Lo curioso es que esto que parece desagradar a tantos, que este evento al que le dan duro como a ningún otro en cualquier época del año, termine obsesionando de manera casi patológica a un país entero. Durante seis días y con lo que sea que hayan logrado contratar los organizadores, siempre pasa lo mismo: nadie logra abstraerse del todo. Para bien o para mal, Viña en verano siempre está en boca de todos. Atorado como si en esto se nos fuera la vida. 

What is curious is that this thing (the festival) that seems to displease so many, this event that gets pounded on more than any other during the year, ends up being the obsession of the whole country in an almost pathological way. During six days and with whoever the organizers manage to bring, it is always the same: no one can keep themselves away completely. For better or for worse, Viña in the summer is always on everyone's minds. We stick with it as if our life depended on it.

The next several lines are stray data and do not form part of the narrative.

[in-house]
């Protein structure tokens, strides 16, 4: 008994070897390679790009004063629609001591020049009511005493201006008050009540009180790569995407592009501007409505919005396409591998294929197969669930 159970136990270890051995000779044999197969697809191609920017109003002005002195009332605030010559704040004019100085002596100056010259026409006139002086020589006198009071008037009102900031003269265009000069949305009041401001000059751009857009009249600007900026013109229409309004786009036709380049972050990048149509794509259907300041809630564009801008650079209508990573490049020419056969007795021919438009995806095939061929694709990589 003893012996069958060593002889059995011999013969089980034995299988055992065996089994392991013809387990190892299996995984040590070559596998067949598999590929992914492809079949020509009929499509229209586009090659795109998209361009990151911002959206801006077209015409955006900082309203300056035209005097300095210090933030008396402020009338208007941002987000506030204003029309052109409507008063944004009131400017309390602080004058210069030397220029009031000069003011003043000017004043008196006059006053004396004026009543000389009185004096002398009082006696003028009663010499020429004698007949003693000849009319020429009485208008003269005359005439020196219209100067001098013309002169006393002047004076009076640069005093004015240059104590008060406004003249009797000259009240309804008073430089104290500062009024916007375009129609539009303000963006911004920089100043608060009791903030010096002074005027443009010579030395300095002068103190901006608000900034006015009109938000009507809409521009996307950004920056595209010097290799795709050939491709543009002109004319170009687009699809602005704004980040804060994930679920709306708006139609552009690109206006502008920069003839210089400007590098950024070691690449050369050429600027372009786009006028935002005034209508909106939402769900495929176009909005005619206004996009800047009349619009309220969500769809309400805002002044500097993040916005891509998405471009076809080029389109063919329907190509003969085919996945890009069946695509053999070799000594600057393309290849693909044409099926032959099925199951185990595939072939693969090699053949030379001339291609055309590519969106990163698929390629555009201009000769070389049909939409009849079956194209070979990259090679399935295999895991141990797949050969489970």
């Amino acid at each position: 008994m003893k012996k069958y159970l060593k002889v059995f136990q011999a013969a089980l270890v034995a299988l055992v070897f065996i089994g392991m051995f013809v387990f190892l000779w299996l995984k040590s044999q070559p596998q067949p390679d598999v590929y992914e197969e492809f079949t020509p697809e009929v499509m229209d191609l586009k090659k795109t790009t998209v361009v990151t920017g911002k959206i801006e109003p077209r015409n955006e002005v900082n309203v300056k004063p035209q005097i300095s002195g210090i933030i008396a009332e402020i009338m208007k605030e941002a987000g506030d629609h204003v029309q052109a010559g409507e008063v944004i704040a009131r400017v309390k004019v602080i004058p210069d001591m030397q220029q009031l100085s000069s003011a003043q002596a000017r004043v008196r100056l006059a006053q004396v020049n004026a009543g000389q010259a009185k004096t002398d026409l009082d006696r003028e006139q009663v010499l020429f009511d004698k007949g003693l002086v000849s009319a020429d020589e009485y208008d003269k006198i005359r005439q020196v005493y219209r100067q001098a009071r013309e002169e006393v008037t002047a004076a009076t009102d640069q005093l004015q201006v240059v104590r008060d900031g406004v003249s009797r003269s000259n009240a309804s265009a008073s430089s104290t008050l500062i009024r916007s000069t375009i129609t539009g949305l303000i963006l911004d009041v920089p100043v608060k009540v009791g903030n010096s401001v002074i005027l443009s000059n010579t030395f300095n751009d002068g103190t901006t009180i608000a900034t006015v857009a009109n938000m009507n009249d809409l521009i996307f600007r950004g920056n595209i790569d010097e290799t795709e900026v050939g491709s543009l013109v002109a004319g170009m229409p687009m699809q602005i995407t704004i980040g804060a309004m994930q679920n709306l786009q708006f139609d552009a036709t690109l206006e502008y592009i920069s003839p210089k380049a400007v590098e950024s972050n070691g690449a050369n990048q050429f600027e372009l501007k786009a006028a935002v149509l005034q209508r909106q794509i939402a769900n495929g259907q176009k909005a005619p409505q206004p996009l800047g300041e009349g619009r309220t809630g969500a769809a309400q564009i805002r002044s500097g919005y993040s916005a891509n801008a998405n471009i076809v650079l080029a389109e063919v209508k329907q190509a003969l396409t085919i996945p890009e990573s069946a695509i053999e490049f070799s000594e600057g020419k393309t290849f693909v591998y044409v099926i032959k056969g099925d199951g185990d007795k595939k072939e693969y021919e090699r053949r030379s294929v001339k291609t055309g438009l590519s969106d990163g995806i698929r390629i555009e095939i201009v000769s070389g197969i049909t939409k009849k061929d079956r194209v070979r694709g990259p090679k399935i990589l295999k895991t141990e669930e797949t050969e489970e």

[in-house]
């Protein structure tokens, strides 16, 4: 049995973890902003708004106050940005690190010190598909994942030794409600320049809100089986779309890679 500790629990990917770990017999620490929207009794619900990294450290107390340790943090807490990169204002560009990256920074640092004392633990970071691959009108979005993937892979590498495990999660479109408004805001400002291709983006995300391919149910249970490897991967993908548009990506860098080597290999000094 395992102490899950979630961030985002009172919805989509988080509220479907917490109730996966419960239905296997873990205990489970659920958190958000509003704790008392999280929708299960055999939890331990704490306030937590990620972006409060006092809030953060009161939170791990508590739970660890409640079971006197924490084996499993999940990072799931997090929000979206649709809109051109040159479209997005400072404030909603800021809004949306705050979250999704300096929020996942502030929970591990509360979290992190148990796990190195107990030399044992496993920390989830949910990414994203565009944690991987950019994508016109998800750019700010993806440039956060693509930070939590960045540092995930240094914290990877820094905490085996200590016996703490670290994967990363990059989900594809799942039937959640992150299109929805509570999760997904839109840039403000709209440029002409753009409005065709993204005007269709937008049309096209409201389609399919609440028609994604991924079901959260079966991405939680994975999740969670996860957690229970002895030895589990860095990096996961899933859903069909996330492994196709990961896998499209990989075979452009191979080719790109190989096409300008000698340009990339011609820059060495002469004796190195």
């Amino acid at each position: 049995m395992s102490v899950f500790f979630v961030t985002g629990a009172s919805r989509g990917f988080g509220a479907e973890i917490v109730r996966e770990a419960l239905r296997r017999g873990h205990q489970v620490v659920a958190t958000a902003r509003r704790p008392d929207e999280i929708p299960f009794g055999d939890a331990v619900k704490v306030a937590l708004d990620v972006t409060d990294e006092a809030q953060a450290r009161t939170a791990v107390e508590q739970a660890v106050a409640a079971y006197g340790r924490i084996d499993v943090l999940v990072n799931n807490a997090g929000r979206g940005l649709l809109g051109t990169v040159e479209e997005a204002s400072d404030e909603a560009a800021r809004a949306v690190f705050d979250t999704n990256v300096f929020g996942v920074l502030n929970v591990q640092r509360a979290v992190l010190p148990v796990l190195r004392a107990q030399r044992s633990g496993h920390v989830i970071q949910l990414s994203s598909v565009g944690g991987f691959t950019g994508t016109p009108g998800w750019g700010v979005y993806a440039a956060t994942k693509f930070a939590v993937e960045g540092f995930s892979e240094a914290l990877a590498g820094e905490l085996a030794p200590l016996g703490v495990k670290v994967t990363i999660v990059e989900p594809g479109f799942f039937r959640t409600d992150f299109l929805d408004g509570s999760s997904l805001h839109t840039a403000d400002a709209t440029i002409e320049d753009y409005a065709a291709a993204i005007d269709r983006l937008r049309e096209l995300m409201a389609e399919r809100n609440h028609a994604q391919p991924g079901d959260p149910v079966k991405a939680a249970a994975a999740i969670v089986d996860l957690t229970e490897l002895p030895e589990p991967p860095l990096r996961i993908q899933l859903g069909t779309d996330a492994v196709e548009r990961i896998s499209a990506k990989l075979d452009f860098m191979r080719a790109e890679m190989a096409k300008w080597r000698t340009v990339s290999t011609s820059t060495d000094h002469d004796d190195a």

• martha


    • Monica

      Did you find out how to watch the festival I heard it is possible to watch it on TV but I do not know what channel. Please answer

  • joyce

    help…i am wanting to attend the festival – I live in Fla. where do I begin to find tickets, housing and choosing the best days and seats????

    thank you. Joycew.

  • sonia

    You can watch it on

Join the conversation

Authors, please log in »


  • All comments are reviewed by a moderator. Do not submit your comment more than once or it may be identified as spam.
  • Please treat others with respect. Comments containing hate speech, obscenity, and personal attacks will not be approved.

Receive great stories from around the world directly in your inbox.

Sign up to receive the best of Global Voices!

Submitted addresses will be confirmed by email, and used only to keep you up to date about Global Voices and our mission. See our Privacy Policy for details.

Newsletter powered by Mailchimp (Privacy Policy and Terms).

* = required field
Email Frequency

No thanks, show me the site